Anne Hathaway couldn't tell you what happens during the first 20 minutes of her new movie, Alice Through the Looking Glass.
The new mom opened up on Good Morning America Friday about how motherhood has changed her life—and schedule—and shared that her baby boy, Jonathan Rosebanks Shulman, prevented her from watching the beginning of the flick.
"I'm sorry. I am a new mother and I didn't time the feeding schedule—well, like I have any control over it," Hathaway, 33, shared, laughing. "My kid was hungry, I had to feed him, I missed the first 20 minutes so I can't tell you about the beginning of the movie."
Hathaway explains that the sequel tells the story of her character, the White Queen, and her secret past, and admitted that she and her fictional counterpart had one thing in common: a secret. The Oscar-winning actress and her husband Adam Shulman wanted to reveal her pregnancy on their own terms, so they kept it as secret for as long as possible.
"I hadn't planned on ever confirming it and then I just, I had seen a photographer while I was on vacation, taking a photo, and I just thought, 'It's such a joyful and a sacred experience, you know, carrying life,'" Hathaway explained. "And I just thought, 'I don't want the first version of this to be out there with me covering or scowling at someone.'"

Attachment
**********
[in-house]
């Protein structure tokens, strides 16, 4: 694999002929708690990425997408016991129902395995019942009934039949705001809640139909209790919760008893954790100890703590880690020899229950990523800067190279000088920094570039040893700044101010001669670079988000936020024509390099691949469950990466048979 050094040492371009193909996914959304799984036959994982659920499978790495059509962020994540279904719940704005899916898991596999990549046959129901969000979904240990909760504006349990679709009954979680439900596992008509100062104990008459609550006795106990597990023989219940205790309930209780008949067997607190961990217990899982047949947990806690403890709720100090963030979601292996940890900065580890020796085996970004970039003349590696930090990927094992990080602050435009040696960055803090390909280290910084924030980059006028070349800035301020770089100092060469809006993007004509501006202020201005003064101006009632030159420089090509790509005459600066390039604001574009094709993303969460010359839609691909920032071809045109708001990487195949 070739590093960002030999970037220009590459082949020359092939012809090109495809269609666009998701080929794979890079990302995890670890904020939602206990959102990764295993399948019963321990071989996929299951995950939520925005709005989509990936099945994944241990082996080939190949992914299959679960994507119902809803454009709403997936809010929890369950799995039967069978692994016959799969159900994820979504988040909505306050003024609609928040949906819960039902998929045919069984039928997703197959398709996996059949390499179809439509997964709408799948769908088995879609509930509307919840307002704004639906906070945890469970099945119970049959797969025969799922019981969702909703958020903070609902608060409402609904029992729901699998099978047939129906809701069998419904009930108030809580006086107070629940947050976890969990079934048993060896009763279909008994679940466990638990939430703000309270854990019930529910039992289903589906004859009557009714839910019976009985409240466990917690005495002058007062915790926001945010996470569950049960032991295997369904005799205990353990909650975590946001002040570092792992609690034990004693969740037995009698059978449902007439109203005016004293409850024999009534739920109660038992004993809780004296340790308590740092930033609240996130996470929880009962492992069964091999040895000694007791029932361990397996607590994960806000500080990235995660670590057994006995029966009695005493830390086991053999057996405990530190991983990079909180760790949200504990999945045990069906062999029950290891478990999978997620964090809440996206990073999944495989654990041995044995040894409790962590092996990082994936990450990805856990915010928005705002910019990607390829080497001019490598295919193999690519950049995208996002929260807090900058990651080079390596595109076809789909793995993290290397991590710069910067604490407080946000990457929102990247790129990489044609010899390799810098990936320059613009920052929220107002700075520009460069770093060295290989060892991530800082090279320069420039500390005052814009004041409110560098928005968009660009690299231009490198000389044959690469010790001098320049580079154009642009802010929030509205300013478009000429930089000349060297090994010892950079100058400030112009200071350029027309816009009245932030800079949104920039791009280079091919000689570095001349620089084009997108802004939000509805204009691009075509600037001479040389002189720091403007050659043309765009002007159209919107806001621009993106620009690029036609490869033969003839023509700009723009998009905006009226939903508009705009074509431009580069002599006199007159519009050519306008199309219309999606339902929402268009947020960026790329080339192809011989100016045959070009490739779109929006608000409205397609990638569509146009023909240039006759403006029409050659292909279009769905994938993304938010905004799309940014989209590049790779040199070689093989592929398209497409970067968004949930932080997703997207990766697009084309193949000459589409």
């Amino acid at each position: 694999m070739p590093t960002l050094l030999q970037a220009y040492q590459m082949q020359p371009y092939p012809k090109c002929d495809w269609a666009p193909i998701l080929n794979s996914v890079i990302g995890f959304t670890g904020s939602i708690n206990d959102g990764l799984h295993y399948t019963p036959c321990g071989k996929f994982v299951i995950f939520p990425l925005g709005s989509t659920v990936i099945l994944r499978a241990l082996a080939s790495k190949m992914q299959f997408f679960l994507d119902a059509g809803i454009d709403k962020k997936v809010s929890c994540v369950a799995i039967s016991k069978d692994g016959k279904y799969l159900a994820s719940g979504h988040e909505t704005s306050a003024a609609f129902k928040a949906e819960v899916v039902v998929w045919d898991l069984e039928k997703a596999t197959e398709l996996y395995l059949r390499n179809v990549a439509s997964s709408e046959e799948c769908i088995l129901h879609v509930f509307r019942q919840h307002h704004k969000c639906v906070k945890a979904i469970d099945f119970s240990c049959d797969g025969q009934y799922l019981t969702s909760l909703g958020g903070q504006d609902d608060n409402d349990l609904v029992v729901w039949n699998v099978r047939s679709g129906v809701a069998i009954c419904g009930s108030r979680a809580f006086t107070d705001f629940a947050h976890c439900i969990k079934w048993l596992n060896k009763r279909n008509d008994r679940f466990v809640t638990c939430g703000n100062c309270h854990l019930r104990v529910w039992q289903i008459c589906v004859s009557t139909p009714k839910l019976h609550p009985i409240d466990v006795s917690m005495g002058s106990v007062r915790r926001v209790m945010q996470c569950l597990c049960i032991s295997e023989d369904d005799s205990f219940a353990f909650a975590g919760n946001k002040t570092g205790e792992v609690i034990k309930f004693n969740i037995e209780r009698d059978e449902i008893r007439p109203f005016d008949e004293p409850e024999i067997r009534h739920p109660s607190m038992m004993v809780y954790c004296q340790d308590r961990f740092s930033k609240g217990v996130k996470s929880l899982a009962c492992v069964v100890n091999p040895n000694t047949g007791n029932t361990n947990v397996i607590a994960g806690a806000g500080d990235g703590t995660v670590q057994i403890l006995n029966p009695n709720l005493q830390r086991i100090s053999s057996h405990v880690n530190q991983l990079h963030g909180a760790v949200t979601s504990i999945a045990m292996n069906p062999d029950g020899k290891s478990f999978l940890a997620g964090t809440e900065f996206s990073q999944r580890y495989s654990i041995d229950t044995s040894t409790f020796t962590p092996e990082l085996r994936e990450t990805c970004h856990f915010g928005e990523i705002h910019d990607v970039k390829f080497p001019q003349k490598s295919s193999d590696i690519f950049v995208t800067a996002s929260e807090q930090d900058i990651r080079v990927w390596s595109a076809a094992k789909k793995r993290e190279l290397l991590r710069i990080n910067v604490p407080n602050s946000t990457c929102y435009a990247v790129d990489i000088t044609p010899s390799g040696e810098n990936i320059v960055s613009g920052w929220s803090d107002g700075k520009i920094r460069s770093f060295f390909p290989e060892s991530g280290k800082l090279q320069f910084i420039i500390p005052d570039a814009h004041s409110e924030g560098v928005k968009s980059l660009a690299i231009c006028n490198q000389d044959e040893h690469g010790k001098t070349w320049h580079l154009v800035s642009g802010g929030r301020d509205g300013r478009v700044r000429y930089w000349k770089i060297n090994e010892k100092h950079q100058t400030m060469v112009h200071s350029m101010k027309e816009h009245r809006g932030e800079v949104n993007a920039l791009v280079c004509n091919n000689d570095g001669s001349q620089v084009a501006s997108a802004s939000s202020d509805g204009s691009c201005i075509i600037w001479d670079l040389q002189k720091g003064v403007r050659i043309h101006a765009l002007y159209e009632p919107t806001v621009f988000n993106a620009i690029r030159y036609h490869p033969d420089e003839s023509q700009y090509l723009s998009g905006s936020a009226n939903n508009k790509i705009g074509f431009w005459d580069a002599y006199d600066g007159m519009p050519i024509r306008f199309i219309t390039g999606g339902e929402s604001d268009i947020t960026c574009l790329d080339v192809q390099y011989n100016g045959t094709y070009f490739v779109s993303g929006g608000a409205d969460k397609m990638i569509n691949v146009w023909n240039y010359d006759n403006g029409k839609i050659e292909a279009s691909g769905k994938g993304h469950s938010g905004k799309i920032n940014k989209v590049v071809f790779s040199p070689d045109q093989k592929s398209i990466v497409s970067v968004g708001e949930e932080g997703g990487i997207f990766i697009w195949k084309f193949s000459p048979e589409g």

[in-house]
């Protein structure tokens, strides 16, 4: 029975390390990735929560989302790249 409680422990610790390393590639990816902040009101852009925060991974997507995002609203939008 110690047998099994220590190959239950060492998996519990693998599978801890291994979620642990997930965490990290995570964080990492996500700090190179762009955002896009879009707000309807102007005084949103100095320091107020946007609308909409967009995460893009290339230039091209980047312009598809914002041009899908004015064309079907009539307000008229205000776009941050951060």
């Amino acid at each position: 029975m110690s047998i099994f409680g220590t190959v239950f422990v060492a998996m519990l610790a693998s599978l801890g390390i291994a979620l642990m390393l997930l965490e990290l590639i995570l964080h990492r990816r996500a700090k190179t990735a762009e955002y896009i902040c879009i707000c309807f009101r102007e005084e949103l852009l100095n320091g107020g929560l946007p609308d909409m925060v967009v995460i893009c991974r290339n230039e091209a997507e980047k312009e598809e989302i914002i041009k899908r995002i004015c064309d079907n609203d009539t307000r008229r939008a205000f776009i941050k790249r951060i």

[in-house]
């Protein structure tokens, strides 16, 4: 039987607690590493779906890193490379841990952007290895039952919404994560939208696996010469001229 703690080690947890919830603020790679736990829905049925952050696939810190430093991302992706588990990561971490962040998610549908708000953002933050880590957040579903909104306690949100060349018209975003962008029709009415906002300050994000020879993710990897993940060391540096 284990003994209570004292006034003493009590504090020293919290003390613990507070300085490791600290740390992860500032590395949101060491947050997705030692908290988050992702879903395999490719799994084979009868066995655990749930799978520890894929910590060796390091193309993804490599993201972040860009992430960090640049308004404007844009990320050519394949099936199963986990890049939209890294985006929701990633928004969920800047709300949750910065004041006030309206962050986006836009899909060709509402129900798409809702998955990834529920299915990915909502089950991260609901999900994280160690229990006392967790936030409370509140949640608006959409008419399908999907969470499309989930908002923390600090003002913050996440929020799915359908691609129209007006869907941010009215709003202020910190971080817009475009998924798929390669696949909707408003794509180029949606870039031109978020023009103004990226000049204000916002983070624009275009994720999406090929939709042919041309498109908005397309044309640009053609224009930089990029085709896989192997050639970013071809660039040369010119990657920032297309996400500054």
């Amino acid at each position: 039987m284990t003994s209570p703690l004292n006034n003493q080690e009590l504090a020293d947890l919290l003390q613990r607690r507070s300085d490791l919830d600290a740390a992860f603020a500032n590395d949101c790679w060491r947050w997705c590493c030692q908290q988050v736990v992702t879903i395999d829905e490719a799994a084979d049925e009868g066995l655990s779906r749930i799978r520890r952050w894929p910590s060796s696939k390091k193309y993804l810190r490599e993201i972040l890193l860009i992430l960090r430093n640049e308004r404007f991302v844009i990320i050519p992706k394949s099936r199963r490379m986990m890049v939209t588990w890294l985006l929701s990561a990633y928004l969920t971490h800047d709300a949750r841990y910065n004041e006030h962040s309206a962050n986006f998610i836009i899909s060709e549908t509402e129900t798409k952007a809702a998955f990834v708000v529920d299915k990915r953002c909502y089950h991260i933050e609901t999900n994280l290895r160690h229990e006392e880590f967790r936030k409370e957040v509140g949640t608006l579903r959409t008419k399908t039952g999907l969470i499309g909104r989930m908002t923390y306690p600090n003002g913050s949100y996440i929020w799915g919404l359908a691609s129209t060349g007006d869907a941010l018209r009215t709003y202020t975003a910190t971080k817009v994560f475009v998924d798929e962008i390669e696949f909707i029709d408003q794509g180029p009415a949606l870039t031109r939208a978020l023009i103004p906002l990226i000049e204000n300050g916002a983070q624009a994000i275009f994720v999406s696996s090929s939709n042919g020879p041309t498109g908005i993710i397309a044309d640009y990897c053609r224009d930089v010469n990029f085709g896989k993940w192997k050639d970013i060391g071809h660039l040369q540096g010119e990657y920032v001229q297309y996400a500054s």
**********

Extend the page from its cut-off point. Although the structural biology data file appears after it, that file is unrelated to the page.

She added, "You know, that's not representative of the experience, so I chose a photo that I was happy with, and I put it out there."
It seems as though Alice Through the Looking Glass has given Hathaway's fictional characters a promotion, as she now plays a queen but at the start of her career she was crowned a princess. Fifteen years ago Hathaway played Mia Thermopolis, Princess of Genovia, in The Princess Diaries.
"More so than any other film that I've been in, that film has legacy and it just has meant so much to so many people," Hathaway said of the film, which also starred Julie Andrews as the Queen. "It's given people the opportunity, you know, little girls and little boys to curl up with their parents on the couch and throw on their sweatpants and sit and cuddle and it's a real honor to think that something that you've been a part of becomes a part of the fabric of people's lives, you know?"